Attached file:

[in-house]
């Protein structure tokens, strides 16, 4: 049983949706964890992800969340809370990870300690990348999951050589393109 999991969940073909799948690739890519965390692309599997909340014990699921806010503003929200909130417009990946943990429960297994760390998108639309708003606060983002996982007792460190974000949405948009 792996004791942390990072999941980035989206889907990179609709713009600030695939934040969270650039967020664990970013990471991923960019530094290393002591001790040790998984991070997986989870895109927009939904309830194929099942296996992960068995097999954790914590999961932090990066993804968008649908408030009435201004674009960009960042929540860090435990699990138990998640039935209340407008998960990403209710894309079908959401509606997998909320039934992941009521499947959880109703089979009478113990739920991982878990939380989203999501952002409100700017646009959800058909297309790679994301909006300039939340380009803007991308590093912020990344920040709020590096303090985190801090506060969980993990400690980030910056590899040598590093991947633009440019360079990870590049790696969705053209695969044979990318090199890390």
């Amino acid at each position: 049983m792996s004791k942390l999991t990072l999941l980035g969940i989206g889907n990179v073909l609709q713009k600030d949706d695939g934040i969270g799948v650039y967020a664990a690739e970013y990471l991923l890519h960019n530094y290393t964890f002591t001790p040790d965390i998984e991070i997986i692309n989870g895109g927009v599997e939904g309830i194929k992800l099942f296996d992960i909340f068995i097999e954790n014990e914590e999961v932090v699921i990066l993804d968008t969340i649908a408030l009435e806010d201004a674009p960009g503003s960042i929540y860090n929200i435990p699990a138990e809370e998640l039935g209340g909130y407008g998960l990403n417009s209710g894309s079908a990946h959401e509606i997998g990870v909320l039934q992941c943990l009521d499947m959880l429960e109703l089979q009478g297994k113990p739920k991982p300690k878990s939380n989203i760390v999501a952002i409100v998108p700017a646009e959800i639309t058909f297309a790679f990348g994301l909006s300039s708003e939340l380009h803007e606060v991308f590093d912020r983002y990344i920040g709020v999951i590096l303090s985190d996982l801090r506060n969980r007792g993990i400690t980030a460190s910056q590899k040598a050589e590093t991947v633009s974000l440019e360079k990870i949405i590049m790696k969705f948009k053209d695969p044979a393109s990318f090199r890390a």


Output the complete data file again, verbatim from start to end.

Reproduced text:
[in-house]
């Protein structure tokens, strides 16, 4: 049983949706964890992800969340809370990870300690990348999951050589393109 999991969940073909799948690739890519965390692309599997909340014990699921806010503003929200909130417009990946943990429960297994760390998108639309708003606060983002996982007792460190974000949405948009 792996004791942390990072999941980035989206889907990179609709713009600030695939934040969270650039967020664990970013990471991923960019530094290393002591001790040790998984991070997986989870895109927009939904309830194929099942296996992960068995097999954790914590999961932090990066993804968008649908408030009435201004674009960009960042929540860090435990699990138990998640039935209340407008998960990403209710894309079908959401509606997998909320039934992941009521499947959880109703089979009478113990739920991982878990939380989203999501952002409100700017646009959800058909297309790679994301909006300039939340380009803007991308590093912020990344920040709020590096303090985190801090506060969980993990400690980030910056590899040598590093991947633009440019360079990870590049790696969705053209695969044979990318090199890390």
């Amino acid at each position: 049983m792996s004791k942390l999991t990072l999941l980035g969940i989206g889907n990179v073909l609709q713009k600030d949706d695939g934040i969270g799948v650039y967020a664990a690739e970013y990471l991923l890519h960019n530094y290393t964890f002591t001790p040790d965390i998984e991070i997986i692309n989870g895109g927009v599997e939904g309830i194929k992800l099942f296996d992960i909340f068995i097999e954790n014990e914590e999961v932090v699921i990066l993804d968008t969340i649908a408030l009435e806010d201004a674009p960009g503003s960042i929540y860090n929200i435990p699990a138990e809370e998640l039935g209340g909130y407008g998960l990403n417009s209710g894309s079908a990946h959401e509606i997998g990870v909320l039934q992941c943990l009521d499947m959880l429960e109703l089979q009478g297994k113990p739920k991982p300690k878990s939380n989203i760390v999501a952002i409100v998108p700017a646009e959800i639309t058909f297309a790679f990348g994301l909006s300039s708003e939340l380009h803007e606060v991308f590093d912020r983002y990344i920040g709020v999951i590096l303090s985190d996982l801090r506060n969980r007792g993990i400690t980030a460190s910056q590899k040598a050589e590093t991947v633009s974000l440019e360079k990870i949405i590049m790696k969705f948009k053209d695969p044979a393109s990318f090199r890390a």